The individual benefits of mentoring for both protégés and mentors are well known. We’ve also looked at why it’s important for organizations. But what about the impact to the economy as a whole?
Research has shown that people who are mentored tend to gain more promotions and earn more money than those who aren’t. But quantifying the overall economic impact of mentoring isn’t easy. Here are a few of the best recent attempts.
The economic impact of youth mentoring can be quantified by looking at outcomes. According to a report by MENTOR, young people who’ve been mentored are more likely to go to college, hold leadership positions, volunteer in their local community, and a whole range of other things that tend to make them greater economic contributors in adulthood.
Here’s a summary of the findings:
Image source: Mentoring.org
The full report states that “young adults who are not connected cost society $93 billion annually in lost wages, taxes, and social services. On the other hand, recent data show that every dollar invested in quality youth mentoring programs yields a $3 return in benefits.”
Another attempt to quantify the benefits of youth mentoring comes from Big Brothers Big Sisters, which bases its estimates on the ability of mentors to keep students in school, making them more productive members of society later on. It cites an estimate by the Alliance for Excellent Education that the economic benefit of achieving a 50% reduction in student drop outs in the 50 largest metro areas is more than $13 billion.
But what about mentoring of adults?
One study in Canada recently focused on the mentoring of skilled immigrants, and found that protégés “had significantly improved employment outcomes, earning trajectories and shorter times to find employment. Some highlights:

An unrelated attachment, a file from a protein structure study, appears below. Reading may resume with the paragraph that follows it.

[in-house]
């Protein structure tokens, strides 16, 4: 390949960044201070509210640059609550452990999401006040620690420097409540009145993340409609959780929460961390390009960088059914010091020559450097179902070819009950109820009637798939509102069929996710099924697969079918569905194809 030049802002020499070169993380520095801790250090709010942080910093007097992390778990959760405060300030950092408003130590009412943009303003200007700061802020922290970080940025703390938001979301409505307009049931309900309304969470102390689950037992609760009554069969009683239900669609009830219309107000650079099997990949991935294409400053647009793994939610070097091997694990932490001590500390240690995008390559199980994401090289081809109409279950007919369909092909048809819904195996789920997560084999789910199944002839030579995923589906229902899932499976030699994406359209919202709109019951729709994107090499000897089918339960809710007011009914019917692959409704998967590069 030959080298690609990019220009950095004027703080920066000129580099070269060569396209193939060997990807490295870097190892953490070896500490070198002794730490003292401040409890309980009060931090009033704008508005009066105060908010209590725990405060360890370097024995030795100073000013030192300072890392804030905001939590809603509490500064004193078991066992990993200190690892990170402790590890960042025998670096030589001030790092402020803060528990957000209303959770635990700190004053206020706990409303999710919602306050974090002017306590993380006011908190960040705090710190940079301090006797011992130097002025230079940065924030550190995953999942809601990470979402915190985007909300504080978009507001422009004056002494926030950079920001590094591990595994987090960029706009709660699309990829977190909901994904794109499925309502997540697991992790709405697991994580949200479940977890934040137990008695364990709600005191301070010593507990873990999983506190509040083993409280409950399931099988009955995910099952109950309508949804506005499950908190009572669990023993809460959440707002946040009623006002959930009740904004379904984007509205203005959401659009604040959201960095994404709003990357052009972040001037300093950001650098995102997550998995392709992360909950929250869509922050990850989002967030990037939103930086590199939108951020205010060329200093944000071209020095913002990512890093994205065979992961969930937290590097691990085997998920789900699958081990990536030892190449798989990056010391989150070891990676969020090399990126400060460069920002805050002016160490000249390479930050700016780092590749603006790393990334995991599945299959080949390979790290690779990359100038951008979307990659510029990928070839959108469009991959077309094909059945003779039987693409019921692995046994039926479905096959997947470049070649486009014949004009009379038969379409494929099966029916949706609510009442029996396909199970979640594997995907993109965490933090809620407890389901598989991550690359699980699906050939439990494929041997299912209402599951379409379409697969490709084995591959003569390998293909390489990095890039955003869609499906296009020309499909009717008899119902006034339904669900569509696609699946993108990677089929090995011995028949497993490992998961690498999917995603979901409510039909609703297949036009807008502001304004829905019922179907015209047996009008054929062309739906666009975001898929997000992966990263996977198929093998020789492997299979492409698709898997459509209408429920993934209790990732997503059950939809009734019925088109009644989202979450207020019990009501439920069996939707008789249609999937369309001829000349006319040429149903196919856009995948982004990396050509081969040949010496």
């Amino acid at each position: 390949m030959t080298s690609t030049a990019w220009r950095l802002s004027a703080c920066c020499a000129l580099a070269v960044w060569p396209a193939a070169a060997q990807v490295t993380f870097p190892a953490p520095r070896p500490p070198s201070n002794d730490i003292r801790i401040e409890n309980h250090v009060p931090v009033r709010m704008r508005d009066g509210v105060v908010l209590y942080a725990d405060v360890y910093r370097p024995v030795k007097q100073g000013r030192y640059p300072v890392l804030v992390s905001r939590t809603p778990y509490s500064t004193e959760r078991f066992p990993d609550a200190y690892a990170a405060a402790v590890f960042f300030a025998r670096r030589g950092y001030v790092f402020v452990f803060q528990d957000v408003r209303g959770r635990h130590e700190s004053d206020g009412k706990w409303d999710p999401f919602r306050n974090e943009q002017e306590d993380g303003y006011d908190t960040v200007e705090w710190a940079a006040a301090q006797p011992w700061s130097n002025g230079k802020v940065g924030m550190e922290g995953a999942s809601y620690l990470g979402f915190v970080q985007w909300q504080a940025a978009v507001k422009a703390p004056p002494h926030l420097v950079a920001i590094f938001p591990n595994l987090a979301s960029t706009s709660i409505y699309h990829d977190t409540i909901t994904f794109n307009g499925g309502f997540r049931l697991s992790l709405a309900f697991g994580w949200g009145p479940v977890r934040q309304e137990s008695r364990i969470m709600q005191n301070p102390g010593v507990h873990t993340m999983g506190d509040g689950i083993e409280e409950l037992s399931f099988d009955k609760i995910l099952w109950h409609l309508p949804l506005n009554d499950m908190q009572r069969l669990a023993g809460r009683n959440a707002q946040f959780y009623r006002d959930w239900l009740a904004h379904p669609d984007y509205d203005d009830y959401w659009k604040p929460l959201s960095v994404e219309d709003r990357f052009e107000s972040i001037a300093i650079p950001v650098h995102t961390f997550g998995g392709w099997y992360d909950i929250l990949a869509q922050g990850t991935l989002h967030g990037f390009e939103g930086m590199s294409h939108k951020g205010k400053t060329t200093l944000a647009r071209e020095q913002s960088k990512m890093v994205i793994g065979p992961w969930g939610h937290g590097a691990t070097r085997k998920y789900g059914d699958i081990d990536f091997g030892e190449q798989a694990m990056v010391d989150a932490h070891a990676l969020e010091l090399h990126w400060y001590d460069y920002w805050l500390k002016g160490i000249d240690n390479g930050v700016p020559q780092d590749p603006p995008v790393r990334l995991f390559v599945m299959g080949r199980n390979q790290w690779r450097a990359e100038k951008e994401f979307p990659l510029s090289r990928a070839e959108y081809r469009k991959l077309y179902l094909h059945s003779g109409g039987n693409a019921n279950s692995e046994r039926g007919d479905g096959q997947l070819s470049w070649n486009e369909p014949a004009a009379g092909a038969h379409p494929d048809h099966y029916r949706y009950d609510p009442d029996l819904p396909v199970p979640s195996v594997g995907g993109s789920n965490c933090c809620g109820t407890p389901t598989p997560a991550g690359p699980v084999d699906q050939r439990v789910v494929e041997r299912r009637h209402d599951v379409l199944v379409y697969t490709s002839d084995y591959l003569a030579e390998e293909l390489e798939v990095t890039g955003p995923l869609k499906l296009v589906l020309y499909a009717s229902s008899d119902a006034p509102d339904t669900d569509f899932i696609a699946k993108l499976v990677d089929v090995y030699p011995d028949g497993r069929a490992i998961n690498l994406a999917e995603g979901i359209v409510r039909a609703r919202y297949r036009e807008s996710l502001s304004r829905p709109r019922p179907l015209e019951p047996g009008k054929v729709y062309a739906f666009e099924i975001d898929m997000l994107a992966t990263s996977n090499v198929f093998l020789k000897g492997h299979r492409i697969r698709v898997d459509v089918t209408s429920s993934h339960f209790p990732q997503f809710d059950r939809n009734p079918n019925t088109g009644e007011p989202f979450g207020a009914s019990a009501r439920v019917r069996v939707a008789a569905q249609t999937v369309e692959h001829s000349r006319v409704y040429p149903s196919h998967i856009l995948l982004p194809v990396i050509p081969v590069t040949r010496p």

- A year after the start of their mentoring relationship, unemployment dropped from 73% to 19%
- 71% of protégés were employed in their field, compared to 27% pre-mentoring
- Average full-time earnings increased by more than 60% from $36,905 to $59,944
Software company Sage studied 11,000 small and medium sized businesses in 17 countries, and found a ‘mentoring gap’, with 93% of respondents saying mentors could help them succeed, but only 28% actually using a business mentor.
Sage cited other research from the UK Department for Business Innovation and Skills and the Federation of Small Businesses:
- Nearly twice as many mentored businesses reported an increase in revenue than non-mentored counterparts.
- Twice as many mentored businesses than non-mentored businesses had hired more staff.
- 70% of small businesses that receive mentoring survive for five years or more, which is double the rate of non-mentored entrepreneurs.
This led them to conclude that closing the ‘mentoring gap’ would have a multi-million pound impact on the UK economy.
“Businesses that do not have access to, or choose not to make use of business mentoring are at a disadvantage,” said Sage Group CMO, Amanda Jobbins. “In our information rich age it can be difficult to know if you are doing the right thing. Mentors can play a big role in helping young businesses to navigate the sea of advice on offer.”